L.A.'s darkest days
Ten years ago today, the worst race riot in US history erupted in Los Angeles. Here, the story is told in three diverse lives.
(Page 4 of 7)
By July of 1992, Todd Eskew was serving a state prison sentence for armed robbery committed in the wake of the riots. Chastened by jail, he converted to Islam after reading the writings of W. Deen Muhammad, leader of the Muslim Society of America. Mr. Muhammad's teachings on peace and personality led to a change of heart, and a change of name to Najee Ali.Skip to next paragraph
Subscribe Today to the Monitor
"Although the shooting of Latasha Harlins and the acquittal of white police [in the King case] still struck me as grossly unjust, I realized that returning violence for violence could not be a solution," he says.
Paroled after 11 months, Ali tapped into his gang background, and began organizing a truce between the two largest black gangs in the city an accord that made national headlines at the time.
"We realized that we had been fighting each other over our own neighborhoods, over gang turf and concrete blocks that none of us owned, instead of focusing on the real oppressor, which was the economic establishment that kept us from economic empowerment," he says.
He also participated in building cross-cultural coalitions between Korean shop-owners, blacks, and Hispanics. He says that steady interaction with leaders of other ethnic groups softened the harsh views he'd held as an isolated gang member.
"When I sat there ... and heard other races venting their frustrations and telling their stories of losing businesses they had worked their whole lives to build they became more personal, human," he says.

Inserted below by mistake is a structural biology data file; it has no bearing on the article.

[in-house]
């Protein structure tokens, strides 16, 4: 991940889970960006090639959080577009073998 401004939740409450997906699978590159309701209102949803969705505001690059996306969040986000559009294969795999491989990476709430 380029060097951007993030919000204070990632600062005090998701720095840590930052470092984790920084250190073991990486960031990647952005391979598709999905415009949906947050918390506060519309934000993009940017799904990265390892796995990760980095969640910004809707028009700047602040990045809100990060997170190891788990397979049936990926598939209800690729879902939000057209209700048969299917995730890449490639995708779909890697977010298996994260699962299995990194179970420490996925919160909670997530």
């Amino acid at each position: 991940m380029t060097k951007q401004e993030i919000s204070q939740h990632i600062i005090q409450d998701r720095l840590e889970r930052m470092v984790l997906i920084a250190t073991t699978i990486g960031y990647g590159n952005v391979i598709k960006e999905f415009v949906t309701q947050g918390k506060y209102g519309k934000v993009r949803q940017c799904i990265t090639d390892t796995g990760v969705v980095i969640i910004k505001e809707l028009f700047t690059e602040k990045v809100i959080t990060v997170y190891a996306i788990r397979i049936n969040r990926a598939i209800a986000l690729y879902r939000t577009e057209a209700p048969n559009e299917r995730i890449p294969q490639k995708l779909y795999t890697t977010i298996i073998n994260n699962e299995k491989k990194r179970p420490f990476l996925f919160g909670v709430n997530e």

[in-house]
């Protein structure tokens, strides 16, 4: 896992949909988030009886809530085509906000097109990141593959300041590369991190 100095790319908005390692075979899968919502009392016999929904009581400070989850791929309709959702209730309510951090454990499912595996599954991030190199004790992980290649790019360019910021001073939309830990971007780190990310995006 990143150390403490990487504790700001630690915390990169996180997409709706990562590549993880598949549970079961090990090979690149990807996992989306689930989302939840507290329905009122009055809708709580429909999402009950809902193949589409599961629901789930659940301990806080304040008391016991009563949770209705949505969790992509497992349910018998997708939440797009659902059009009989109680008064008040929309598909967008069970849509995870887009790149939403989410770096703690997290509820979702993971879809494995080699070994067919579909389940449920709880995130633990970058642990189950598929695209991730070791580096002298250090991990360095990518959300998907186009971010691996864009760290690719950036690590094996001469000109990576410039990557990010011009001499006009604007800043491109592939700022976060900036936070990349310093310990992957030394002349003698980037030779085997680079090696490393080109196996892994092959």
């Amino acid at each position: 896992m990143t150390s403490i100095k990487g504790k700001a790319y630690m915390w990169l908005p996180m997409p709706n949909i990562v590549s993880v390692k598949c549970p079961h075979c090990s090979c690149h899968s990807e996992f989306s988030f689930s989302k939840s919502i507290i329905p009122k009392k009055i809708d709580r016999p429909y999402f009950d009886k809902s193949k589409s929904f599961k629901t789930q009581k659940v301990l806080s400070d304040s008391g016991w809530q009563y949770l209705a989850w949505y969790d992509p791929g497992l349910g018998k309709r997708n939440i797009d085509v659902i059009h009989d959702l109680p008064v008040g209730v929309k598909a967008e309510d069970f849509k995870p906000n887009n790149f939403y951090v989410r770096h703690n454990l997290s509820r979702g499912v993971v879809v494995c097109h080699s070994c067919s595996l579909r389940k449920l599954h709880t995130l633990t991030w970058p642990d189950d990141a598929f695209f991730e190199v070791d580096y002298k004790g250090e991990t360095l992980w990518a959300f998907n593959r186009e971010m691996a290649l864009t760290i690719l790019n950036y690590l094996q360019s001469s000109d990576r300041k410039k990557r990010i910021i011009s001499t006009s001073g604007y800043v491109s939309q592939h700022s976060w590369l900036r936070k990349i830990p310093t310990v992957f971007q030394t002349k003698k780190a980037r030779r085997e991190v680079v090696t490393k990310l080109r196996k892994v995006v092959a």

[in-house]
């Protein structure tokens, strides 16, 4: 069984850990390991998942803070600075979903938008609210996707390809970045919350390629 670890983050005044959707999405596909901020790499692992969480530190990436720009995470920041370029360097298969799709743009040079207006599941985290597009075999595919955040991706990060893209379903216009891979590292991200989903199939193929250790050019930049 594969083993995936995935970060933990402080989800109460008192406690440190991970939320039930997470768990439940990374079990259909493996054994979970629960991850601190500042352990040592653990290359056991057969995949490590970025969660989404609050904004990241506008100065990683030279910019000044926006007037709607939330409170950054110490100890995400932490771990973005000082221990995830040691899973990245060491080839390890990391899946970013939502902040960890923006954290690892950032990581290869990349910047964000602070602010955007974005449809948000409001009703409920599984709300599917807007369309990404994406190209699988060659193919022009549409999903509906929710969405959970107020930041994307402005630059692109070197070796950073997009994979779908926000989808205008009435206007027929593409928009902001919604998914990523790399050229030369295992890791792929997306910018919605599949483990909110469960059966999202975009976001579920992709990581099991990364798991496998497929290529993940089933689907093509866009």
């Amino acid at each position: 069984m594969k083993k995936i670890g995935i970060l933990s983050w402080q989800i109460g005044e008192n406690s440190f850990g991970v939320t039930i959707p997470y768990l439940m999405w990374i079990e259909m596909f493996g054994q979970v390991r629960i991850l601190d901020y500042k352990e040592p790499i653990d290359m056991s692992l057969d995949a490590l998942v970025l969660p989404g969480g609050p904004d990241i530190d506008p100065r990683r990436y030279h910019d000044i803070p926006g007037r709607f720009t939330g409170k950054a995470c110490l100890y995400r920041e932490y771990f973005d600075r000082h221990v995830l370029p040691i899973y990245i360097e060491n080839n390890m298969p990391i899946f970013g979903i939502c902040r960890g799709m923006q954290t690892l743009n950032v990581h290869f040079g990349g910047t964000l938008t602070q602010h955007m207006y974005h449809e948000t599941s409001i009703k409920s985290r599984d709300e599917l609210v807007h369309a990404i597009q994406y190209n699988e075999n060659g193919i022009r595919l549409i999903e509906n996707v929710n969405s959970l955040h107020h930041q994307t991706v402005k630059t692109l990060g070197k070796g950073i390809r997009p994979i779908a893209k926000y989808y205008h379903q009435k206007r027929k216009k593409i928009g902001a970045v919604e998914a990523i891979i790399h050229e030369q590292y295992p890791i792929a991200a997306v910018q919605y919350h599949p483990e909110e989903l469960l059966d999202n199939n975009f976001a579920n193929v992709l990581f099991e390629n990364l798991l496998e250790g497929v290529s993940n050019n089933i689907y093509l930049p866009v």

Jurado spent the first two years after the riots organizing Hispanics to try to gain more political power. He says that the violence and its aftermath woke up Hispanics and other minorities to the fact that one reason they were ignored by the political system was because their voting turnout was so low.
"They were ticked off at the system, but they also were not participating as they should in the system," he says.
"I discovered that the vicious cycle of poverty and gangs and other social problems never ends as long as individuals are not united in tackling them," he says of his college participation in demonstrations and multicultural discussion groups, and of his fellowship at City Hall.
Mira Jang says she was horrified in the riots' aftermath to find Koreans marginalized, without social or political clout. She still has lingering anger over what she feels was the media misuse of images of Korean shop owners wielding guns to protect their businesses.
Stung by the experience, she eventually altered her career path from law or medicine to journalism and civic action. Despite being in city's safer West side, which offered little ethnic diversity, she immersed herself in political and community activities.
She also became editor of a city-wide teen newspaper called "L.A. Youth," where she shared an office with members of other ethnic groups one a black girl her age. Jang fondly remembers taking the bus far into neighborhoods she'd previously avoided to meet her new friend and shop.
"I learned what I already knew, which is that we can all get along in this city," she says. "It's just a matter of not creating walls, but looking over them."
Recovery didn't readily take root in the burned-out moonscape left by the riots of '92. Many of the high-profile efforts launched in the immediate aftermath of the violence fizzled. One of these was Rebuild L.A., headed by former Olympics organizer Peter Ueberroth. It was supposed to be the nation's great experiment in tapping the private sector to help resurrect an inner-city. It didn't work fully as planned.